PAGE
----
Small Robot Company, the Shropshire agritech start-up, has reached its Crowdcube equity crowdfunding funding target of £500,000 within minutes of its launch. The campaign is continuing to gather momentum, and the company is now working to reach its stretch targets.
The company’s successful start to its campaign was was overwhelmingly due to backing from the farming community. It is also gathering pace with the technology community, including early investment from Matt Jones, Principle Designer at Google AI.
Small Robot Company harnesses the power and precision of robots and Artificial Intelligence (AI) to improve the way that food is produced and minimise chemical usage. It will make farms more profitable, and increase yield and efficiency, through using small robots instead of tractors. Its farmbots Tom Dick and Harry will plant, feed and weed arable crops autonomously, with minimal waste.
“This is game-changing for Small Robot Company. We have already made phenomenal progress. Just one year on from our foundation, we already have three prototype robots and an AI that can tell Wheat from Weed,” says Sam Watson Jones, co-founder and fourth generation Shropshire farmer. “With this backing through Crowdcube, we are now poised to completely transform food production.”
“There is a huge amount of investment going into agritech at the moment, with more than $10bn invested in the sector in 2017, a figure that is projected to rise both this year and next. However, most of these investment deals are private affairs and individual investors rarely get a chance to participate. Which is why we are excited to partner with Crowdcube to share the opportunity to grow a business which is working to change the way that technology is used to produce food.”
Small Robot Company’s prototype Tom monitoring robot is already developed and in field trials on 20 farms across the UK, including the Waitrose Leckford Estate farm and the National Trust Wimpole Estate. This prototype embodies all the core technology needed for Small Robot Company’s farmbot family. This includes autonomy, geolocation, obstacle avoidance, navigation and the ability to accurately position objects on a map within 2 centimetres.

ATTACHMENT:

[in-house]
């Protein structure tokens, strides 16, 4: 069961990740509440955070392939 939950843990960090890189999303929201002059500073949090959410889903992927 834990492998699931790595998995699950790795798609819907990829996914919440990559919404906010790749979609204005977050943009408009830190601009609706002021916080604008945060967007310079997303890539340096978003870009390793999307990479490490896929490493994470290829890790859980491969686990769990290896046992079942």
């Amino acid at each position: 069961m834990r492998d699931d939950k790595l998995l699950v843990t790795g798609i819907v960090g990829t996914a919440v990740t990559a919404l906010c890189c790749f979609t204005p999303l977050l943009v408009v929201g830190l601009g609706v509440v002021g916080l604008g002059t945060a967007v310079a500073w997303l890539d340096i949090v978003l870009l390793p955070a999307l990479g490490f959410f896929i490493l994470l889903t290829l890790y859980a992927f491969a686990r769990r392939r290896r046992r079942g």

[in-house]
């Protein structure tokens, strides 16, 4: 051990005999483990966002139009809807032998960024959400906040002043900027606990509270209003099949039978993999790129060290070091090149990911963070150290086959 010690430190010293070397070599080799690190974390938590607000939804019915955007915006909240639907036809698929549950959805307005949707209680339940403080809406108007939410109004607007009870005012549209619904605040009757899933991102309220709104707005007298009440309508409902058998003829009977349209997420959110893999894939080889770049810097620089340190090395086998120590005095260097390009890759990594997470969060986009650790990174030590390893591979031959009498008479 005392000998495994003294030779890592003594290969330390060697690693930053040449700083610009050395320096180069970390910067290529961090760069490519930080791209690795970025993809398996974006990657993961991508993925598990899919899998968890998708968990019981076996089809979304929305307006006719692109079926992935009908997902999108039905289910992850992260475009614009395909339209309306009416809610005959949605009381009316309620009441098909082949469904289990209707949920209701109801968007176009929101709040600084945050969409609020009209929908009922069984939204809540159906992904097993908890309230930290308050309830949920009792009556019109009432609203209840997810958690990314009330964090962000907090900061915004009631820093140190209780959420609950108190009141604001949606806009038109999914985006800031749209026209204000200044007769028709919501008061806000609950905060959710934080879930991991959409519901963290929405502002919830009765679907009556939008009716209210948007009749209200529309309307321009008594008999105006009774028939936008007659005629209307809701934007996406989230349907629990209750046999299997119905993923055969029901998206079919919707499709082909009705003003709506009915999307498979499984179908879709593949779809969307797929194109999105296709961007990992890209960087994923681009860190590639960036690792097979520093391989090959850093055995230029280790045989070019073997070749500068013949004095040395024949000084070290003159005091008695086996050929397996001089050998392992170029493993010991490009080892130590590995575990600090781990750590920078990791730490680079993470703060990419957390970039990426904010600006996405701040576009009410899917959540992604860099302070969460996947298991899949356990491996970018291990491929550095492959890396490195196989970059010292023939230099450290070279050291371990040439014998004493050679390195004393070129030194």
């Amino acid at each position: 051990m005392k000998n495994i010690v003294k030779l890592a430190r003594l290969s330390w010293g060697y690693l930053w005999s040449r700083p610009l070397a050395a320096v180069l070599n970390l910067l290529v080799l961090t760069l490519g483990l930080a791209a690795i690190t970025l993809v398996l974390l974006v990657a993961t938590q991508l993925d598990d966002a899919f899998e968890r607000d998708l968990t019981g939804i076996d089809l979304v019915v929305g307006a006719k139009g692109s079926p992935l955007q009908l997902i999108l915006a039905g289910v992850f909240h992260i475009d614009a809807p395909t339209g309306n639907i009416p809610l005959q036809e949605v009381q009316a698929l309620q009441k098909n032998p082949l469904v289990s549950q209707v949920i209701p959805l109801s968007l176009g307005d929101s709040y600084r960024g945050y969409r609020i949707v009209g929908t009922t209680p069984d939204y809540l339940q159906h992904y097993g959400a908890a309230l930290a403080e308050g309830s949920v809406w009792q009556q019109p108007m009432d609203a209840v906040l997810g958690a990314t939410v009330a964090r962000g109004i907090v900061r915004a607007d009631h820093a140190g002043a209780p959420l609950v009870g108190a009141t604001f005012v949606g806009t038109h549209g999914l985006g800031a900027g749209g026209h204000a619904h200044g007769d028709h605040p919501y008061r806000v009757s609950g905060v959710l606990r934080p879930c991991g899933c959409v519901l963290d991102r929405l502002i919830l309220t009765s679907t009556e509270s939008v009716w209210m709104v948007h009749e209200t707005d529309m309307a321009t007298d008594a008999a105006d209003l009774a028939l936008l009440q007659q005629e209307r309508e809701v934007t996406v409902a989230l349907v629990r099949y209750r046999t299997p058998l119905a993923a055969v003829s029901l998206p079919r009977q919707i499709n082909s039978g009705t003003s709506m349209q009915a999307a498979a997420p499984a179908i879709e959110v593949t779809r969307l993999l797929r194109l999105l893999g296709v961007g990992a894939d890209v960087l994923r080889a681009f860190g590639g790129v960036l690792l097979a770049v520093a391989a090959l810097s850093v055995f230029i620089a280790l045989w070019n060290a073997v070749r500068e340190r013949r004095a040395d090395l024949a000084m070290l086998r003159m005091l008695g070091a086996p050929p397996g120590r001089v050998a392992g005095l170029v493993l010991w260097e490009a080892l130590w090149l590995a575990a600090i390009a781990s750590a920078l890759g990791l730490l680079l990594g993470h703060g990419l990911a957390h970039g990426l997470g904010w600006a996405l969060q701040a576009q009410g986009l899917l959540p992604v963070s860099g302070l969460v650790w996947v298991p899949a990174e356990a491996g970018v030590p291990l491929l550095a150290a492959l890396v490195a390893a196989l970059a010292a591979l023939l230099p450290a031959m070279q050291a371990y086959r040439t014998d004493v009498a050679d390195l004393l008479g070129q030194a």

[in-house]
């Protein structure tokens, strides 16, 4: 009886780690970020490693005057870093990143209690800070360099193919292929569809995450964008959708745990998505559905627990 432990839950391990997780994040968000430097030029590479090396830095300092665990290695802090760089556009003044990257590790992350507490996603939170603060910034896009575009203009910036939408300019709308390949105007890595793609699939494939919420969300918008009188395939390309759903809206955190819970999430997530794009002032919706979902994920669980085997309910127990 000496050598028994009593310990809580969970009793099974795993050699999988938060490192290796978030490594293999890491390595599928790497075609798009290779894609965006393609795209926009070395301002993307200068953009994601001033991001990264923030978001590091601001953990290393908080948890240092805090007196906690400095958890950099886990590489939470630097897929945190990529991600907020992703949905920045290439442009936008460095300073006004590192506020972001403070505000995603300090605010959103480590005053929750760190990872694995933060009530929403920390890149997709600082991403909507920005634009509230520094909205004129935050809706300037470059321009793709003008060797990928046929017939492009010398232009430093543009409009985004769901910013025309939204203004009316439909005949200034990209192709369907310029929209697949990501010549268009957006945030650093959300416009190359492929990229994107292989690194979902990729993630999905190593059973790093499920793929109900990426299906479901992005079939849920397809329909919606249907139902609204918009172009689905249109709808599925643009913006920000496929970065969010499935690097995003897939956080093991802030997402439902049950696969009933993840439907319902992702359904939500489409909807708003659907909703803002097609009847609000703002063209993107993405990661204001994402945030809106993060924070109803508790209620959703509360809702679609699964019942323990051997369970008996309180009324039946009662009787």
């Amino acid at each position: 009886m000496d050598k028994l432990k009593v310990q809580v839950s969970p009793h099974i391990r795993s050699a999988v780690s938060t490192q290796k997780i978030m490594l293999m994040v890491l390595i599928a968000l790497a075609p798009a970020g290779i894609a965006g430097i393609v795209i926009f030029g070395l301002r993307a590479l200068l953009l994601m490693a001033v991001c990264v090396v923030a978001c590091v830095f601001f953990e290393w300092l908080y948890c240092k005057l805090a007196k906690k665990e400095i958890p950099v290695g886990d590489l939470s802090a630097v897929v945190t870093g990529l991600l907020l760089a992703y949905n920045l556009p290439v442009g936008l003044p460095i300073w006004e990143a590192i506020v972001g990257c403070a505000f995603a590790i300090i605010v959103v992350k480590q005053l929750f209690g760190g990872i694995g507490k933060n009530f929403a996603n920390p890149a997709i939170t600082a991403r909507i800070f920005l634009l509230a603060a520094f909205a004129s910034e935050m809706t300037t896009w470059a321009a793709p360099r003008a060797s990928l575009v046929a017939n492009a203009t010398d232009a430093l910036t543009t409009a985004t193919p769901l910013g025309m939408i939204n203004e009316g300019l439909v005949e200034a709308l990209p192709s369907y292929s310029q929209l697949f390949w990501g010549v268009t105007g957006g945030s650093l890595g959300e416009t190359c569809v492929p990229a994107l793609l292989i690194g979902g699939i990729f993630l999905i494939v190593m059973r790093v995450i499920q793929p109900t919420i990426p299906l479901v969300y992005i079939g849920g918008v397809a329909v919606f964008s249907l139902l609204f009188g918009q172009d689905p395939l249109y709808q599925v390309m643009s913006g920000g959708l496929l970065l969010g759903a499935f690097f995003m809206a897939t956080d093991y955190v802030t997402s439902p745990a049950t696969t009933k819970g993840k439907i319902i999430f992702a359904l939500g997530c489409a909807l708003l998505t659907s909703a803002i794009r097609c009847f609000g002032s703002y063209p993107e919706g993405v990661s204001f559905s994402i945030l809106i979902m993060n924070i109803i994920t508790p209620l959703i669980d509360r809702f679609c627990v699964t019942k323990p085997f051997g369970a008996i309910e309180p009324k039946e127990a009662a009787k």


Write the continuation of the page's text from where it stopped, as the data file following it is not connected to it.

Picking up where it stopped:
An early version of Wilma (its AI ‘nervous system’ and brains of the operation) was also unveiled at the WIREDLive Innovationfestival in November. Wilma is the core of an intelligent, autonomous crop management system for arable farming. Following extensive field trials, and artificial intelligence training with partner Cosmonio over the last six months, Wilma can already distinguish Wheat plants from ‘Not-Wheat’, meaning any images of items that are not wheat plants.
Dick, its precision spraying and non-chemical weeding robot, will be ready to go in the first half of 2019. Non-chemical weeding (Dick) will follow later in 2019, with micro-spraying and digital planting being developed for the end of 2019 and early 2020.
Small Robot Company will work in conjunction with its trial farmers to develop the technology from early proof of concept prototype to a more robust working model.
The company is now be working to establish its ‘Hundred Club’ panel of an additional 100 farmers, both for regular consultation and to come on board to trial its robotics service when it is ready for large scale commercial trials in 2021.
“We’re on the cusp of a fourth agricultural revolution, taking farming into the digital age: and with British ideas and British technology at the helm,” says Ben Scott-Robinson, co-founder, Small Robot Company. “Our Tom, Dick and Harry robots will completely transform what’s possible on the farm. It will radically reduce chemical usage in arable farming, while improving soils, profits and yields. It’s the ultimate sustainable farming model.”
“Feeding an estimated extra 2.2 billion people living on planet earth by 2050 is going to be one of the biggest challenges we face in the future,” says Alan Howard, the IET’s Design and Manufacturing Lead.
“This brilliant idea from Small Robot Company, with its ingenious application of robotics and automation technologies, could provide a vital and secure source of food to help feed the world”.